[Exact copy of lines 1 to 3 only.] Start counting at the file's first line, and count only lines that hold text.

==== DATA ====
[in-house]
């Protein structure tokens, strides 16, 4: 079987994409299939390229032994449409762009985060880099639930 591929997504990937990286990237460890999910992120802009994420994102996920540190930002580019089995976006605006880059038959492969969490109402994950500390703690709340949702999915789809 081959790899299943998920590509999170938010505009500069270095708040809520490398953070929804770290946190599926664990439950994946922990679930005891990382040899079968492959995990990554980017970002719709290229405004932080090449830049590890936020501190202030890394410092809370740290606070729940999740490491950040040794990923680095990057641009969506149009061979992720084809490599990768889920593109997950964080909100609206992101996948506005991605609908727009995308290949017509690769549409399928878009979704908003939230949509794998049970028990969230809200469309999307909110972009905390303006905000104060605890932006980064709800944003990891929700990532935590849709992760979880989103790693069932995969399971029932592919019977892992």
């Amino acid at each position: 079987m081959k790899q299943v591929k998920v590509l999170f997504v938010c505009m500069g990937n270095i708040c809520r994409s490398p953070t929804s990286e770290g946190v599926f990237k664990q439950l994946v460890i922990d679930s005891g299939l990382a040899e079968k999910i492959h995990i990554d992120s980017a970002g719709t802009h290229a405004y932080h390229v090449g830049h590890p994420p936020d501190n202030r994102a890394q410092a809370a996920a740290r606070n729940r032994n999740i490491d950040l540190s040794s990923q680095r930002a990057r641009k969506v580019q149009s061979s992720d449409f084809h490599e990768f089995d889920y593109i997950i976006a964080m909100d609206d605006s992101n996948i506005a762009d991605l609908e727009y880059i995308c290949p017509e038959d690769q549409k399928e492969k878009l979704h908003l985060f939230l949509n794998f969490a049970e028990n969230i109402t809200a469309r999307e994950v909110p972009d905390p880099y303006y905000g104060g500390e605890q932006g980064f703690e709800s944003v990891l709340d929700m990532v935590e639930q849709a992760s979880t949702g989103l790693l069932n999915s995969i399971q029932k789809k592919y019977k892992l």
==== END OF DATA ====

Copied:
[in-house]
């Protein structure tokens, strides 16, 4: 079987994409299939390229032994449409762009985060880099639930 591929997504990937990286990237460890999910992120802009994420994102996920540190930002580019089995976006605006880059038959492969969490109402994950500390703690709340949702999915789809 081959790899299943998920590509999170938010505009500069270095708040809520490398953070929804770290946190599926664990439950994946922990679930005891990382040899079968492959995990990554980017970002719709290229405004932080090449830049590890936020501190202030890394410092809370740290606070729940999740490491950040040794990923680095990057641009969506149009061979992720084809490599990768889920593109997950964080909100609206992101996948506005991605609908727009995308290949017509690769549409399928878009979704908003939230949509794998049970028990969230809200469309999307909110972009905390303006905000104060605890932006980064709800944003990891929700990532935590849709992760979880989103790693069932995969399971029932592919019977892992």
């Amino acid at each position: 079987m081959k790899q299943v591929k998920v590509l999170f997504v938010c505009m500069g990937n270095i708040c809520r994409s490398p953070t929804s990286e770290g946190v599926f990237k664990q439950l994946v460890i922990d679930s005891g299939l990382a040899e079968k999910i492959h995990i990554d992120s980017a970002g719709t802009h290229a405004y932080h390229v090449g830049h590890p994420p936020d501190n202030r994102a890394q410092a809370a996920a740290r606070n729940r032994n999740i490491d950040l540190s040794s990923q680095r930002a990057r641009k969506v580019q149009s061979s992720d449409f084809h490599e990768f089995d889920y593109i997950i976006a964080m909100d609206d605006s992101n996948i506005a762009d991605l609908e727009y880059i995308c290949p017509e038959d690769q549409k399928e492969k878009l979704h908003l985060f939230l949509n794998f969490a049970e028990n969230i109402t809200a469309r999307e994950v909110p972009d905390p880099y303006y905000g104060g500390e605890q932006g980064f703690e709800s944003v990891l709340d929700m990532v935590e639930q849709a992760s979880t949702g989103l790693l069932n999915s995969i399971q029932k789809k592919y019977k892992l």